Regarding the article “New Property Insurance Rules Approved” appearing in the May 31 edition of the Naples Daily News, it appears the Legislature has tried putting a Band-Aid on a gaping wound. The two biggest things they could have done is to do away with allowing the consumer to turn their claim over to roofing and other contractors and do away with or modify the replacement cost provision currently a part of today’s homeowner policies.
As a retired independent insurance agent, whose former business was domiciled in Virginia, my clients had to first secure several repair estimates. If there was any disagreement, the insurance company would get their own estimate. If neither could agree on the repair costs the consumer could hire an attorney or submit the claim to arbitration.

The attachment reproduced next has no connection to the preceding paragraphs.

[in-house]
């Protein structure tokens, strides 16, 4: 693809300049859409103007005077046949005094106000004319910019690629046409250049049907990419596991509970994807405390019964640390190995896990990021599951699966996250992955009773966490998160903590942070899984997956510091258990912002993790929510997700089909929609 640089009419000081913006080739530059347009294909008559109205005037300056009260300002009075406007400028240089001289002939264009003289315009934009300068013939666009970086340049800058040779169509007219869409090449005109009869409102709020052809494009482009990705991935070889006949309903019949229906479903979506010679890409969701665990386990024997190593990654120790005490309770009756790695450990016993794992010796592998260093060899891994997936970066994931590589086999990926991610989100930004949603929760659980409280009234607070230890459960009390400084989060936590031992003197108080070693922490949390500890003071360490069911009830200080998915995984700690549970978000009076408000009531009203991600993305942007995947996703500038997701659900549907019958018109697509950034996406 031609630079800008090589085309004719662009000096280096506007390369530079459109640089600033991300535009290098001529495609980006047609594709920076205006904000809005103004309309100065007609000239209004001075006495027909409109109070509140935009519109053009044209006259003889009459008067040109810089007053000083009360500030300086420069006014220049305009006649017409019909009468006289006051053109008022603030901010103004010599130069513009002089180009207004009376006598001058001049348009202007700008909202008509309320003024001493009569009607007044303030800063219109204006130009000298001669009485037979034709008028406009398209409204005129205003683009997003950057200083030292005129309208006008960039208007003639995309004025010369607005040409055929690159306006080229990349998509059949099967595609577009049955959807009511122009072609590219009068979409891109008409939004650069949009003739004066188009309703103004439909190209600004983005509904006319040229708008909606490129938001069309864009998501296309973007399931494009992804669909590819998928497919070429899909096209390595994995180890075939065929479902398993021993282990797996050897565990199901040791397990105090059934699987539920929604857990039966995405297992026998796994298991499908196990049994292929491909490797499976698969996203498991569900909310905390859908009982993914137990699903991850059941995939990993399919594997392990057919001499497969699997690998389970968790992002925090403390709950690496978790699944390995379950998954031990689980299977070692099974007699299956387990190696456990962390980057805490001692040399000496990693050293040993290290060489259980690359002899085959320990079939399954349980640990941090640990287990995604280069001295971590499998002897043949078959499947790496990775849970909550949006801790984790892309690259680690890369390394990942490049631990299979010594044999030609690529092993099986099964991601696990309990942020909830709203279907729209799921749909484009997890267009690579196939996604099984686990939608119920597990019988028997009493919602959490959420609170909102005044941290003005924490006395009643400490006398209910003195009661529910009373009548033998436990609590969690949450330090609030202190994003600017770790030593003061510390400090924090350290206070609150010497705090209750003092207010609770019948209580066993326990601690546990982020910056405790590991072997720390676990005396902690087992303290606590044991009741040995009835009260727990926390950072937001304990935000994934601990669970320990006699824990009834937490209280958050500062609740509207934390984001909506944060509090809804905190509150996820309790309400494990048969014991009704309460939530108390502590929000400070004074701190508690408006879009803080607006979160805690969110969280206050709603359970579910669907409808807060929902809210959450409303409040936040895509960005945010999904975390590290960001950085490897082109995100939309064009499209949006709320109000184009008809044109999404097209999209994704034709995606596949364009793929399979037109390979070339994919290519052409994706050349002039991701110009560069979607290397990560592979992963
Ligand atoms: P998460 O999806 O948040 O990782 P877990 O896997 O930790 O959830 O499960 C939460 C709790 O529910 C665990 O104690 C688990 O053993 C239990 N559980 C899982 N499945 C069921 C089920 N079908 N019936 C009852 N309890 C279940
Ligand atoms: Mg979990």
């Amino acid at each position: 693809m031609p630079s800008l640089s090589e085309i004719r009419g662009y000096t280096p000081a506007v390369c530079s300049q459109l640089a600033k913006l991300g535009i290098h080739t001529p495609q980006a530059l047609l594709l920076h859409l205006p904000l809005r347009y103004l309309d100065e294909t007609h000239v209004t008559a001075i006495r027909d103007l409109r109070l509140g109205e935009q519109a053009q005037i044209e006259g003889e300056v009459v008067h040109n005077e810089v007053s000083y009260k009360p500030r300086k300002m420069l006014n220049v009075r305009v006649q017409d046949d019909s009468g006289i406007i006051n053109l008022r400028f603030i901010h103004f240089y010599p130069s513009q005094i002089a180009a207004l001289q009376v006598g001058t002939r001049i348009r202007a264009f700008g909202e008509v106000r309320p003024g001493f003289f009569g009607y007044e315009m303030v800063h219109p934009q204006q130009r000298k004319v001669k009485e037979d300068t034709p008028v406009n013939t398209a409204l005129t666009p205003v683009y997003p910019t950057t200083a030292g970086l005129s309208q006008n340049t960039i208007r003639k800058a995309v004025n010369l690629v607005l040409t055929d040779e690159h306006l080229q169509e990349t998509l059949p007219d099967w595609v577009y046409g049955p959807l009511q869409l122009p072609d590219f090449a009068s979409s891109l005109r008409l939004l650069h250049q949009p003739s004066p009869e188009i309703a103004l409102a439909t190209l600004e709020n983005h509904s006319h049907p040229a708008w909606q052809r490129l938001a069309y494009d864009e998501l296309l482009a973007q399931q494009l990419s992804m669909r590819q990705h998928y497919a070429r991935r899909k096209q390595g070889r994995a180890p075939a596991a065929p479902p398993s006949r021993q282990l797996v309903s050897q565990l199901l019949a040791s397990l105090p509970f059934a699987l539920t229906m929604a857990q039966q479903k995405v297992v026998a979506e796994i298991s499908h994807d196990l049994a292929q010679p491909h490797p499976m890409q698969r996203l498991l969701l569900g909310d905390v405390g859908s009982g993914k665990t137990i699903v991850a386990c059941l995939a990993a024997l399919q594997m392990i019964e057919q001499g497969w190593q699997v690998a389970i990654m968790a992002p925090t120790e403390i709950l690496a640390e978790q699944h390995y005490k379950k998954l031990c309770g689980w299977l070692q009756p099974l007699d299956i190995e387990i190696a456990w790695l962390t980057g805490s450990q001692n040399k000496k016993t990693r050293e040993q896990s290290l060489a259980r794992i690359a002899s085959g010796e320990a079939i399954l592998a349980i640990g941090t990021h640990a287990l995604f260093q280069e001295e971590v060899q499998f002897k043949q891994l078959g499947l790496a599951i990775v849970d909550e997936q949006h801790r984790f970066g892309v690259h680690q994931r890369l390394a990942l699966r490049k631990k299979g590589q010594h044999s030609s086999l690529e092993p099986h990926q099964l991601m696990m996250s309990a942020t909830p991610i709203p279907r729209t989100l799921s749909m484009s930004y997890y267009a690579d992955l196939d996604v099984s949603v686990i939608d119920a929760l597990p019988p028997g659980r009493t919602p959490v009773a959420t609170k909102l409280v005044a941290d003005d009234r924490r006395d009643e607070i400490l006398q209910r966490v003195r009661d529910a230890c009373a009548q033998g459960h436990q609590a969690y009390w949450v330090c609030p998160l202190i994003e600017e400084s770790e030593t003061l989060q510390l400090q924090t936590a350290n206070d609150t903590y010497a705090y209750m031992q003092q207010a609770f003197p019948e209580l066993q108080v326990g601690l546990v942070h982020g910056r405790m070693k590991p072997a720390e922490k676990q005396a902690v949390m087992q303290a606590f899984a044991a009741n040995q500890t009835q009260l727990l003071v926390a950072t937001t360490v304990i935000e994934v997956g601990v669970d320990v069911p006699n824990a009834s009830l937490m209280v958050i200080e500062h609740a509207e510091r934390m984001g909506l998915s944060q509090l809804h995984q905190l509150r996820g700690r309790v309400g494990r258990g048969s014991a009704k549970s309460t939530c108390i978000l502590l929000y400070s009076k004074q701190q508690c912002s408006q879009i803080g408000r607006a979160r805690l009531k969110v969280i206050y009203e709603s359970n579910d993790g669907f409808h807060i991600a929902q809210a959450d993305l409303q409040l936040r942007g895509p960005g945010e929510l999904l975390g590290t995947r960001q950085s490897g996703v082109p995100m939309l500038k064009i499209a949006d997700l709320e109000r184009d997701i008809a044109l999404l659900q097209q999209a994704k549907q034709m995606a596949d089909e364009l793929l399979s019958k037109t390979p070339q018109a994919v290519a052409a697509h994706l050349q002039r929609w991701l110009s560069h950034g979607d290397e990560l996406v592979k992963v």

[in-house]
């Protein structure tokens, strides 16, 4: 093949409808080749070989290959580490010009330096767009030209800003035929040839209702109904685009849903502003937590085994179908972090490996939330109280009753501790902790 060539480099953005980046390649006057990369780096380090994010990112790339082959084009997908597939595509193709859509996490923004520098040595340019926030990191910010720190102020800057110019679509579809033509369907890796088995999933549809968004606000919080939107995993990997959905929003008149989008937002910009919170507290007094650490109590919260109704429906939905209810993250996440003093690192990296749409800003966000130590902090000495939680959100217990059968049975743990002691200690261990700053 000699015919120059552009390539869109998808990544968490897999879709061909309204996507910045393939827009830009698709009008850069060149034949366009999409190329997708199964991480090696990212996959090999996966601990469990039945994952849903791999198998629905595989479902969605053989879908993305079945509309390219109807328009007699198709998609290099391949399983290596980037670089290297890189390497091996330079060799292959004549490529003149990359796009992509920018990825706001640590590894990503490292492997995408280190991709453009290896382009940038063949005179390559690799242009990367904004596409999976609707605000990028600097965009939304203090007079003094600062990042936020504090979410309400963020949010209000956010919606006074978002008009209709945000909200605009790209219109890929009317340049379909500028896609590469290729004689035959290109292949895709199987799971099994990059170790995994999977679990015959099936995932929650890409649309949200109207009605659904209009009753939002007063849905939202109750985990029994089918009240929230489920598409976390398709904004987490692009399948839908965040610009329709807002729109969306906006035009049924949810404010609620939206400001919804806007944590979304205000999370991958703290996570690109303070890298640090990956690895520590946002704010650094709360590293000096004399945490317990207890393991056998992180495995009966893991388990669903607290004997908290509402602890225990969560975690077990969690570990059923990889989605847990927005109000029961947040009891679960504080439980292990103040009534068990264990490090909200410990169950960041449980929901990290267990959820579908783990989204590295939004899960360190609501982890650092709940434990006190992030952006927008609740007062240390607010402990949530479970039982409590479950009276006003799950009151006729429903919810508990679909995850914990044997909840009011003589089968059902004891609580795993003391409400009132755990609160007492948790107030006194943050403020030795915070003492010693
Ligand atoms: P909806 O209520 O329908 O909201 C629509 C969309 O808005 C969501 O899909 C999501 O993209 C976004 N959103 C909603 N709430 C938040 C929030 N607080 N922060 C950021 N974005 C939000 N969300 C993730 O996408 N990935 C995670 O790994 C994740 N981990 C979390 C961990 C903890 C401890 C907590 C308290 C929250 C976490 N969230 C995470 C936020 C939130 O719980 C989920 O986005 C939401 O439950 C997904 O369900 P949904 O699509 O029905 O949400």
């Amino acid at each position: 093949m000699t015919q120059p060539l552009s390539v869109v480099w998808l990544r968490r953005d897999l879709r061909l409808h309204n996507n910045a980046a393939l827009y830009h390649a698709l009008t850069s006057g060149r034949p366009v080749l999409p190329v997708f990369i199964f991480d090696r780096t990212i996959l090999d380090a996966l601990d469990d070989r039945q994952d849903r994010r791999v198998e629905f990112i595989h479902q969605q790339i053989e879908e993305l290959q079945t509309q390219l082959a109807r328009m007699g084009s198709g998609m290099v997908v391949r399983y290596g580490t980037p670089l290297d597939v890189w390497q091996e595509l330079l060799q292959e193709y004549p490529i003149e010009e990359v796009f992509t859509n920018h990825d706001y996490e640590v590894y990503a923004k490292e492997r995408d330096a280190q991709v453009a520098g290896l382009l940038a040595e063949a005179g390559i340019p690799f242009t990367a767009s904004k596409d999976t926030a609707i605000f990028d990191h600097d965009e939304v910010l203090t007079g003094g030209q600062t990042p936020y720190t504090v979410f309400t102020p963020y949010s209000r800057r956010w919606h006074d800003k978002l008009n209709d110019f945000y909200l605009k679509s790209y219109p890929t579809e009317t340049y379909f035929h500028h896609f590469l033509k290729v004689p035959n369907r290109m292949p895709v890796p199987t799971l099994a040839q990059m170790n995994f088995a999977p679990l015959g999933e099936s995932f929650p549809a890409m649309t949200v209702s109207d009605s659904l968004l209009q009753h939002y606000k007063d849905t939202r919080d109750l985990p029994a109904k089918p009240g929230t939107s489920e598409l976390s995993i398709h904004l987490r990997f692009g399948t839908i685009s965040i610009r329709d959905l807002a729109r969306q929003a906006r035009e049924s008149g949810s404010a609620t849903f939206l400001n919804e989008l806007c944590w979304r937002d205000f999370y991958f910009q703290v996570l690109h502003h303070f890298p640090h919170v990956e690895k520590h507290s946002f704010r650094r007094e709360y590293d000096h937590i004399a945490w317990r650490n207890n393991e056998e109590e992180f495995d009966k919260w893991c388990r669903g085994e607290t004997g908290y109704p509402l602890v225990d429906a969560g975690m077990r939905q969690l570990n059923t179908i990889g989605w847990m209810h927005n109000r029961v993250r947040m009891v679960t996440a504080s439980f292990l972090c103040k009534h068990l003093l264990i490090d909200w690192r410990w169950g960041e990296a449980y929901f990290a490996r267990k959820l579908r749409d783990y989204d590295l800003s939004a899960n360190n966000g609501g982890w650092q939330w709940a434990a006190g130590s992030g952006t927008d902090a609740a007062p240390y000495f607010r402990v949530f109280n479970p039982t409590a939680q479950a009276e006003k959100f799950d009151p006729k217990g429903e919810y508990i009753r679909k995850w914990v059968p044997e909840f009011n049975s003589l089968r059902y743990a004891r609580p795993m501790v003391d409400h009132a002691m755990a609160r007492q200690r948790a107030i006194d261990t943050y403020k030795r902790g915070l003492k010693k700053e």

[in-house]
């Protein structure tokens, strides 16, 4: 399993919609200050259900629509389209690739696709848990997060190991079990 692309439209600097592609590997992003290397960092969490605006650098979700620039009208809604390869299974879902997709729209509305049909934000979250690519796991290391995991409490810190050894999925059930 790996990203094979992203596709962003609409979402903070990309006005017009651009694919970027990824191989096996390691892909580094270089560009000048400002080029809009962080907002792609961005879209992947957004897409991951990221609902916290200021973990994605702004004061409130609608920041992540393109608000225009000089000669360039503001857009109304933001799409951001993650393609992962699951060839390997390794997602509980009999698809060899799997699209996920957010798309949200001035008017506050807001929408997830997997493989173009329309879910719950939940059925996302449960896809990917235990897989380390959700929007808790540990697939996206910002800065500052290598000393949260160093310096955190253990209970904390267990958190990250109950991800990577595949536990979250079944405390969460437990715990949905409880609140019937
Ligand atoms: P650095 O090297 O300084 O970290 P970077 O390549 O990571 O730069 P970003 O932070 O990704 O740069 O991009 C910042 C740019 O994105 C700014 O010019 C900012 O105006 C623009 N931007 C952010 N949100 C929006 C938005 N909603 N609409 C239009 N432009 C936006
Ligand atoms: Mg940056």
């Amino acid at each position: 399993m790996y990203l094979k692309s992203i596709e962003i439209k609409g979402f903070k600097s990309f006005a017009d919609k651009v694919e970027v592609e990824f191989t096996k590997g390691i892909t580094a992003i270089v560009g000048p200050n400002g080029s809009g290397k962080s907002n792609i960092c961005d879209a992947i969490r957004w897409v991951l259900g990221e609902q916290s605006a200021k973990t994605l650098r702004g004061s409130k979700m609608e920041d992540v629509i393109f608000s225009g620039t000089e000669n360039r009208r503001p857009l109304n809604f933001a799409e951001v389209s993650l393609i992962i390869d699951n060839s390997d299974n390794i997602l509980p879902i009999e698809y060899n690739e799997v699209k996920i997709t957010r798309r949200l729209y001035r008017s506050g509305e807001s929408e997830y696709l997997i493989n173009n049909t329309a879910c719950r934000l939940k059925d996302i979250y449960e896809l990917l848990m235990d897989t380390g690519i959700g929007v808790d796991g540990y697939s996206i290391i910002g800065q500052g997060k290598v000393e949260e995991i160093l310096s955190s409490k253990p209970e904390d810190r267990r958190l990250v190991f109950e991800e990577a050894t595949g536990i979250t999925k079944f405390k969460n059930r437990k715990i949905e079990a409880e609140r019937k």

Secondly, why in the world should an insurance company agree to insure a roof or any asset that depreciates over time for “replacement” cost? The average life of a roof may be 20-23 years. Windstorm damage is quite likely to occur with an aging roof. If there is no damage over time the homeowner would have to replace the roof at his own expense. So why would an insurance company give the homeowner new for old because he lost shingles due to a windstorm?
It has been suggested that homeowners be given the choice of actual cash value (ACV) or replacement cost coverage. ACV is defined as replacement cost less depreciation. If you choose ACV, there should be a significant reduction in the premium for windstorm coverage.
Gray Poehler, Naples